Creatine: what is it used for and what types are there?
The creatine has been extensively studied and its benefits in improving strength, getting muscles and during high intensity workouts is unequivocal. In fact, the Journal of the International Society of Sports Nutrition (Buford et al, 2007) stated that ” creatine monohydrate is the most effective ergogenic food supplement currently available to athletes in terms of increasing lean mass during training. . “
We previously published a blog, ” Creatine: what it is and how to take it “, in which we introduced the basic mechanisms of creatine, but we decided to keep the post fairly succinct, focusing mainly on the most popular form of creatine, creatine monohydrate .
THE DIFFERENT TYPES OF CREATINE
To continue exploring creatine in more depth, here we analyze some different variations of the popular supplement and review when / why you should take them.
Creatine monohydrate is simply creatine in its normal form. Many creatine monohydrate products have been shown to contain up to 5% impurities, whereas BULK POWDERS ™ creatine monohydrate is 99.9% pure.
MONOHYDRATE CREATINE (CREAPURE®)
Creatine monohydrate (Creapure®) is a patented form of creatine monohydrate subjected to an HPLC (high performance liquid chromatography) process which guarantees the obtainment of a 99.95% pure creatine. This process is undertaken to remove contaminants such as creatinine, dicyandiamide and dihydrotriazine.
ETHYL ESTER OF CREATINE
Often referred to as EEC, the creatine ethyl ester is simply creatine with an attached ester. This esterification occurs when carboxylic acid and alcohol react: the result is less water retention than normal creatine.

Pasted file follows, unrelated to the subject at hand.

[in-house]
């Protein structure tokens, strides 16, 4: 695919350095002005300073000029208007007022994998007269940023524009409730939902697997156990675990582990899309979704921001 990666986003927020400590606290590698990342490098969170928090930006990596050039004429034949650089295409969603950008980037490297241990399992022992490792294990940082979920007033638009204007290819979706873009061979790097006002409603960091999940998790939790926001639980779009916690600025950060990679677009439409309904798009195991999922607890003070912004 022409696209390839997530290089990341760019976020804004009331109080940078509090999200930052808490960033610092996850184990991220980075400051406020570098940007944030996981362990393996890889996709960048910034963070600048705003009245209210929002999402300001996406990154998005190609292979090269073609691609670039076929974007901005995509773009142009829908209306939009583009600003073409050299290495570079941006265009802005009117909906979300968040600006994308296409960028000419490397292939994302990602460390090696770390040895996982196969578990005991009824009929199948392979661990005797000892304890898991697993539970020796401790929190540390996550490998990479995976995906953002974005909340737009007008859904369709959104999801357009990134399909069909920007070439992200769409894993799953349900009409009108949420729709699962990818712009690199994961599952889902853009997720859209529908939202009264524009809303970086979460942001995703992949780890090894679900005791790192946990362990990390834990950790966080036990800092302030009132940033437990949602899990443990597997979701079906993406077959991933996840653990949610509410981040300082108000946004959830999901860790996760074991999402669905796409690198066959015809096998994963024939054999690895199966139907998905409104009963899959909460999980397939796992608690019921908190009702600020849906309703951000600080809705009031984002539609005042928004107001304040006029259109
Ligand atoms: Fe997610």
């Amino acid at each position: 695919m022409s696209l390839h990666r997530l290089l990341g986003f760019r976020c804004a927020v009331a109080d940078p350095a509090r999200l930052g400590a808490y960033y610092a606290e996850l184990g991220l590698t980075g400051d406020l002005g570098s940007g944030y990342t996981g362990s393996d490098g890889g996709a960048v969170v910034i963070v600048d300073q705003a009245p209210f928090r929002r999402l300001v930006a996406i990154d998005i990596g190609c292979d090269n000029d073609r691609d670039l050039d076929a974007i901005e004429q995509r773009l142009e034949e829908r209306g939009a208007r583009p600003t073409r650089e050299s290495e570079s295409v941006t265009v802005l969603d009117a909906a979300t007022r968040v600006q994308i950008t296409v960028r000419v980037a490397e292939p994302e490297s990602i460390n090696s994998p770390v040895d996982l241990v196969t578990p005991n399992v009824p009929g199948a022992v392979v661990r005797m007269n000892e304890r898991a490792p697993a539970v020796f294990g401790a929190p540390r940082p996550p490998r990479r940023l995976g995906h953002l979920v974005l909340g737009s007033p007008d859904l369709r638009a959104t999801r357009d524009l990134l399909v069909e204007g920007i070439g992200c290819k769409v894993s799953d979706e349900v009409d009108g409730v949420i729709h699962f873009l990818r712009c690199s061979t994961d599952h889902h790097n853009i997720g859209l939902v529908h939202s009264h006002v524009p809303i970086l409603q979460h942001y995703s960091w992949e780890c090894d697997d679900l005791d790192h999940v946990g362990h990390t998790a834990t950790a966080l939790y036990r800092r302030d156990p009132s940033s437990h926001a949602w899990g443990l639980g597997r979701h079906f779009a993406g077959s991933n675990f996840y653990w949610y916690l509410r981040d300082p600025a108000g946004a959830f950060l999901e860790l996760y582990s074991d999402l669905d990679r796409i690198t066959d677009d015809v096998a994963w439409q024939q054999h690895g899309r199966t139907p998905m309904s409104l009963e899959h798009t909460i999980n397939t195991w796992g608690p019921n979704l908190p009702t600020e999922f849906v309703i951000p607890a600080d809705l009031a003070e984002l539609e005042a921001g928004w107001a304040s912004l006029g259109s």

ETHYL ESTER OF CREATINE MALATO
L ‘ ethyl ester of creatine malate is an advanced form of the popular creatine ethyl ester. The addition of malate, which is a salt, results in superior absorption and faster use than that of creatine ethyl ester.
The creatine gluconate is creatine bound with glucose (sugar), designed to enhance the absorption of creatine in muscles. Creatine gluconate binds creatine to a glucose molecule to improve intestinal absorption.
The HCL Creatine is linked with creatine hydrochloride salt, designed to enhance the absorption of creatine. Thanks to its impressive absorption, no loading phase is required.
WHICH CREATINA IS RIGHT FOR ME?
Without a doubt, the most popular form of creatine is creatine monohydrate. If you are thinking of using creatine for the first time, it is recommended that you start with creatine monohydrate. This form of creatine is the most widely studied and used.
LOOKING FOR ABSOLUTE PURITY?
If you want a pure creatine monohydrate and the budget is not a problem, creatine monohydrate (Creapure®) is a great choice. It offers all the benefits of creatine monohydrate, but with the certainty that the supplement is 99.9% pure – free of impurities such as creatinine, dicyandiamide and dihydrothrizine.
WORRY ABOUT WATER RETENTION?
If you are aware of water retention (NB: water retention in muscle cells actually plays an important role in performance), consider creatine ethyl ester or diseased creatine ethyl ester – both forms are metabolised differently than to normal creatine monohydrate, reducing the level of water retained.
WORRY ABOUT CARBOHYDRATES?
If you pay attention to the level of carbohydrates consumed, creatine gluconate or creatine HCL could be good alternatives to standard forms of creatine. Due to the way these forms are related, their respective absorption rates are perceived as enhanced. This means that, in theory, fewer carbohydrates are needed to facilitate the process of distributing nutrients to the liver and muscle cells.